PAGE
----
On Christmas eve I had told him about the lineage that he was struggling with. Yesterday we felt our way toward freedom. He suffered from childhood polio, which left him with neuropathy in his legs. “Do you remember what it was like to run, before your legs became sick?”

He paused, trying to reach back. “No. I don’t.”

“Well, maybe your mother or grandmother can help.”

As I sat on the bed beside him, I rested my hand on his hip, and then caressed downward towards his lifeless feet. “Away, away the bad stuff.” It was where the domineering will had pooled. For three hours, off and on, we worked through it, sometimes holding hands. I felt the pain of the arguments and rejection he had suffered in his childhood, mostly from family but also from the peers that enjoyed bullying this genius who graduated from high school at fourteen. “I will receive that from you,” I promised him.

Indeed, I did, as the day passed into evening. He was lying on his side, looking at me hopefully, and I put my right hand on his cheek. A look of bliss came over his features, and I cemented the connection by placing my left hand on the crown of his head. The tears came as his sorrow poured into me – carrying all those lesser spirits that had been forced into him but that didn’t have a place.

“I’m so glad that you were my father.”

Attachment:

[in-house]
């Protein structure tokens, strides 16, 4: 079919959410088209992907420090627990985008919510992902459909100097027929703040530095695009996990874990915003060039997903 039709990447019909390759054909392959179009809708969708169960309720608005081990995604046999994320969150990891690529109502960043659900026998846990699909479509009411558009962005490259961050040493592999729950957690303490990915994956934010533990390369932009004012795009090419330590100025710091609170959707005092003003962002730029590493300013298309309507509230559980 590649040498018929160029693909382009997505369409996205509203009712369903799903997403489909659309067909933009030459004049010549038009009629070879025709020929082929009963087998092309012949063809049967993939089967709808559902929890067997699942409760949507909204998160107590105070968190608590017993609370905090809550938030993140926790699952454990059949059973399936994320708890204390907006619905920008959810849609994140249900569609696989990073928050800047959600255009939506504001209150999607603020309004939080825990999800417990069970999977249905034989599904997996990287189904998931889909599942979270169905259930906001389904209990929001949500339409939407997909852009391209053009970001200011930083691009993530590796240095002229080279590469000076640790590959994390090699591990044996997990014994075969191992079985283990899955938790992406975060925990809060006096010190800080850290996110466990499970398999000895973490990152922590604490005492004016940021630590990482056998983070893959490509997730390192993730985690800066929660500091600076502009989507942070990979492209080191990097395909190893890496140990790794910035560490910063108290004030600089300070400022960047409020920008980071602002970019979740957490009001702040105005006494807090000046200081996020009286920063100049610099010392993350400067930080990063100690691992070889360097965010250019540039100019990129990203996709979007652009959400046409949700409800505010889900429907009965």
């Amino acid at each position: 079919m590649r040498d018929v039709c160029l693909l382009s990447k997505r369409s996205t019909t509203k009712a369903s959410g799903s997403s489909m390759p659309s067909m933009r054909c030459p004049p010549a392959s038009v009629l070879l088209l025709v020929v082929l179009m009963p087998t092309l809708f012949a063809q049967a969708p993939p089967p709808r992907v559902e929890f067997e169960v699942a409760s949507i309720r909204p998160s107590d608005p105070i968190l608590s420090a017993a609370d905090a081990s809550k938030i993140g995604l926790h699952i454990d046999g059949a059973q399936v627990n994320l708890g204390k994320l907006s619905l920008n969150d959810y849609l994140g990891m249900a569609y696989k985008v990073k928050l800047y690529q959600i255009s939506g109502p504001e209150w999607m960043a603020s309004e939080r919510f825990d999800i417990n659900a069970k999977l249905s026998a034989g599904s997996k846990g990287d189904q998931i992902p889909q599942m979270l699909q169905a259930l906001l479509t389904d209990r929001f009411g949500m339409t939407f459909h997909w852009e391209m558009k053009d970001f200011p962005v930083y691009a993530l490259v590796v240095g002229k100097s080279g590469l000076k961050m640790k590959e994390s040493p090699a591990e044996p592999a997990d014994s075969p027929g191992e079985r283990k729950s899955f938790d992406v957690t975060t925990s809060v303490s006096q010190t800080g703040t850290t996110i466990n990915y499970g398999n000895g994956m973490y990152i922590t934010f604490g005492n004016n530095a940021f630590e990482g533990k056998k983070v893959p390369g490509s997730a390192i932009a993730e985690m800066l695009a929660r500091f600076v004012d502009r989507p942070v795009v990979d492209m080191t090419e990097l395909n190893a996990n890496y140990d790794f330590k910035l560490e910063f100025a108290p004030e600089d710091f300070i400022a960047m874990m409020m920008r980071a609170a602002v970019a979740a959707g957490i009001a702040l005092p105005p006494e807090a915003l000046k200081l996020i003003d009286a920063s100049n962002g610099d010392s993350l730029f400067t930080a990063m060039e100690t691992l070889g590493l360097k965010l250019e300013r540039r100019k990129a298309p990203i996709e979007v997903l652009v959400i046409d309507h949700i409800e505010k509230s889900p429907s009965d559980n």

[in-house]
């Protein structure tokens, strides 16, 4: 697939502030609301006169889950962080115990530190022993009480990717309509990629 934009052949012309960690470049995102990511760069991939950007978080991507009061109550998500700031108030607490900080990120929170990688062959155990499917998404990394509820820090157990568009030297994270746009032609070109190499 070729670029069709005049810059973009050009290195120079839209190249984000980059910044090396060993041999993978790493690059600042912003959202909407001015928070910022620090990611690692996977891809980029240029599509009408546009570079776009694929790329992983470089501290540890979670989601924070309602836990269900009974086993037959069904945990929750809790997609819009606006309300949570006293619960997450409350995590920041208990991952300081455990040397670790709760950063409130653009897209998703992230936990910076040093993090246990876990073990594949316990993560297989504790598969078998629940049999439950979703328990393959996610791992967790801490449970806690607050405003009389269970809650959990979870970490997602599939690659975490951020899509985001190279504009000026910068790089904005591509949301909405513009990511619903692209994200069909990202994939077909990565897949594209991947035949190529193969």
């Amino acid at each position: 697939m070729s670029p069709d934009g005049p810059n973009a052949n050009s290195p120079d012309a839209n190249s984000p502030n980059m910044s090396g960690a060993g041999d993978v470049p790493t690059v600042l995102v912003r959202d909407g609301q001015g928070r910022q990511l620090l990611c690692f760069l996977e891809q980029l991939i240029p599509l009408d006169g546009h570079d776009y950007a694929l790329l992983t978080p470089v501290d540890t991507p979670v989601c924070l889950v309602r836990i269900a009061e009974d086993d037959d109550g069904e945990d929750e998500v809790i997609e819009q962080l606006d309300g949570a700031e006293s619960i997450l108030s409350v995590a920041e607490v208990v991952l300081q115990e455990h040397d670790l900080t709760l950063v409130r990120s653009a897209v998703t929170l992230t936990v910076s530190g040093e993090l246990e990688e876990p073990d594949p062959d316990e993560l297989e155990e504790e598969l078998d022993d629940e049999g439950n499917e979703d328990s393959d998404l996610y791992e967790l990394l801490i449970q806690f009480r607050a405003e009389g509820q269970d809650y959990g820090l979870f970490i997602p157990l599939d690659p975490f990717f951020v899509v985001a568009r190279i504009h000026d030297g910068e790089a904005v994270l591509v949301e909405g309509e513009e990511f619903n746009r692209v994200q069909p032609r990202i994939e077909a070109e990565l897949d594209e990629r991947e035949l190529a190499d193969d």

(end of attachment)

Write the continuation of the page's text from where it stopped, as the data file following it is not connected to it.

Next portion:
Becoming a Man in a Woman’s World

On my fist visit to the Cathedral of our Lady of the Angels in Los Angeles, I was consciously assessing the state of a community that I expected to be seized by fear. The priestly child-abuse scandal that had been papered over in the ‘70s had re-ignited. Attorneys revealed that many of the perpetrators had been hidden in the church hierarchy, and some had been allowed to resume children’s ministry. Cardinal Mahoney himself was accused of complicity, and huge financial claims were leveled against the Church.

What I discovered, as I wandered around the periphery of the celebration, was that it was infected by a subtle competition for dominance. Every member of the worship team wanted to lift the pall, to re-establish the connection to Christ, and no longer trusted the authority of the prelate. So I listened carefully, echoing back what I heard, and tried to celebrate harmony when it appeared. The cantor went and sat with the choir, and when he came back down to the podium, the competition surrendered to glorious praise.